DR. MOHLER: Gluttons for gluten-free?
MOHLER’S MEDICATION MAXIMS
Free Press Health Columnist
Restaurants highlight their gluten-free menu items. Grocery stores devote large sections to gluten-free foods. Gwyneth Paltrow touts eliminating gluten as the route to health. Amazon.com will sell you over 8,500 gluten-free foods. A consumer survey group recently reported that 30% of Americans were trying to cut back on their gluten consumption.
Gluten-free diets are promoted as a way to eat healthy and lose weight. There is only one good reason to avoid gluten (the protein in wheat, rye and barley) — celiac disease. One percent of Americans are saddled with this disease. Another 5-6% suffer from a poorly defined condition (is it really a disease?) called gluten sensitivity.
A recent review of the scientific literature points out that for the majority of people, there is no evidence that going gluten-free has any health benefits, including weight loss. Gluten-free processed products are frequently held together with eggs, oil and butter. These products tend to be higher in calories, fat and sugar and lower in fiber, vitamins and minerals.
There is some additional evidence that wheat gluten itself may have health benefits (lowering triglycerides) and that going gluten-free may cause loss of some of our good intestinal bacteria.
If you have celiac disease, eating a gluten-free diet is critical; otherwise a healthy diet is one that is rich in whole grains, including whole wheat.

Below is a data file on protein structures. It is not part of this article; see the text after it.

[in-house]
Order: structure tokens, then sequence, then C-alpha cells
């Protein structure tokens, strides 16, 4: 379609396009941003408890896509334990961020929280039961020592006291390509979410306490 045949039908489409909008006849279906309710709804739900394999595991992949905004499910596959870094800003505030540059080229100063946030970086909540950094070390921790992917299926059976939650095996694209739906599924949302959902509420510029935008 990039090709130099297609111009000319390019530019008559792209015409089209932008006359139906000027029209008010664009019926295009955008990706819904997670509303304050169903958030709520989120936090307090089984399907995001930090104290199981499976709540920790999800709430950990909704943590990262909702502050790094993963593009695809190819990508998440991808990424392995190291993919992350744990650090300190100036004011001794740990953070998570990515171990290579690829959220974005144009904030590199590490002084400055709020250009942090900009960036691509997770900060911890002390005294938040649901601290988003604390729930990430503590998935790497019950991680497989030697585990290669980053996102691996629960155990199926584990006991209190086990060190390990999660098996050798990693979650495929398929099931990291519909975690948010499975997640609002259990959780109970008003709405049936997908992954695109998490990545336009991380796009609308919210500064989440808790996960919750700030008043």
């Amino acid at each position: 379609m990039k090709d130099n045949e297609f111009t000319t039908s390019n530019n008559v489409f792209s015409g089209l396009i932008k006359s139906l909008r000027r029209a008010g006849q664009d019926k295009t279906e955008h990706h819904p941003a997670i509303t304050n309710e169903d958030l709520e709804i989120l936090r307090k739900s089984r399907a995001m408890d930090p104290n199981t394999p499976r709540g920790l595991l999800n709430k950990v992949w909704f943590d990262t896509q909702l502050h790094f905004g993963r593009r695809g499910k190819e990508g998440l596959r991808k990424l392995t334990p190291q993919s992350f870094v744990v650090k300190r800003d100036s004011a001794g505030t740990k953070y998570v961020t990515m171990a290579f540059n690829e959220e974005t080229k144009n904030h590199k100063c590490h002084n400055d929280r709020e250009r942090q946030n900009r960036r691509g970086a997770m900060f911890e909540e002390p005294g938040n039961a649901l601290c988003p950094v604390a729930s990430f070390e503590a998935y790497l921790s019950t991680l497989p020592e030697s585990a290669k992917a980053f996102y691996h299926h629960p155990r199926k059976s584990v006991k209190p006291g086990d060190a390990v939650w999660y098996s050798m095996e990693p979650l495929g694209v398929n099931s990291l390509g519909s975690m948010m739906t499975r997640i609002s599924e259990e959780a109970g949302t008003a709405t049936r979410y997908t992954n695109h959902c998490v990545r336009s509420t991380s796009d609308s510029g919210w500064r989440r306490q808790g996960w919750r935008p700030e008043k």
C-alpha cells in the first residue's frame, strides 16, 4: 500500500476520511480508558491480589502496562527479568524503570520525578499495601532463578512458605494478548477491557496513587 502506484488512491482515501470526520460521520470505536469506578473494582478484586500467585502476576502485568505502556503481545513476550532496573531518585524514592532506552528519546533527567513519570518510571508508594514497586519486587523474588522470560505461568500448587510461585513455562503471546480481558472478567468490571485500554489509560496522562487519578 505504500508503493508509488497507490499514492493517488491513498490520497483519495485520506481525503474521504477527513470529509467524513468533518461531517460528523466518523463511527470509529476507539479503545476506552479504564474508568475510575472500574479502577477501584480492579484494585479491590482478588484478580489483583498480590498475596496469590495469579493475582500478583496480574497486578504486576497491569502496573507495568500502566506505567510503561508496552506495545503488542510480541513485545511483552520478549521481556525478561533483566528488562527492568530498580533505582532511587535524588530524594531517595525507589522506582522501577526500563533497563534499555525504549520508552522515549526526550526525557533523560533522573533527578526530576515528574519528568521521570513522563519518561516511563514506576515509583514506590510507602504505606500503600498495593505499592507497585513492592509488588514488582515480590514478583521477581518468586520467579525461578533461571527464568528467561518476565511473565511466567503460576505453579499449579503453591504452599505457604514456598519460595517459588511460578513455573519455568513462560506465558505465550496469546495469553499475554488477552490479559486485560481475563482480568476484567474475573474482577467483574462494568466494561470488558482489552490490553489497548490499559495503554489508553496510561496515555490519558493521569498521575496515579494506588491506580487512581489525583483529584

Dr. Mohler has practiced family medicine in Grand Junction for 38 years. He has a particular interest in pharmaceutical education. Phil works part-time for both Primary Care Partners and Rocky Mountain Health Plans. Email him at email@example.com.
Support Local Journalism
Support Local Journalism
Readers around Glenwood Springs and Garfield County make the Post Independent’s work possible. Your financial contribution supports our efforts to deliver quality, locally relevant journalism.
Now more than ever, your support is critical to help us keep our community informed about the evolving coronavirus pandemic and the impact it is having locally. Every contribution, however large or small, will make a difference.
Each donation will be used exclusively for the development and creation of increased news coverage.
Start a dialogue, stay on topic and be civil.
If you don't follow the rules, your comment may be deleted.
User Legend: Moderator Trusted User
A Glenwood Springs man’s vibrant photo of Mount Sneffels will be featured on new Colorado driver’s licenses after he won the Iconic Colorado contest.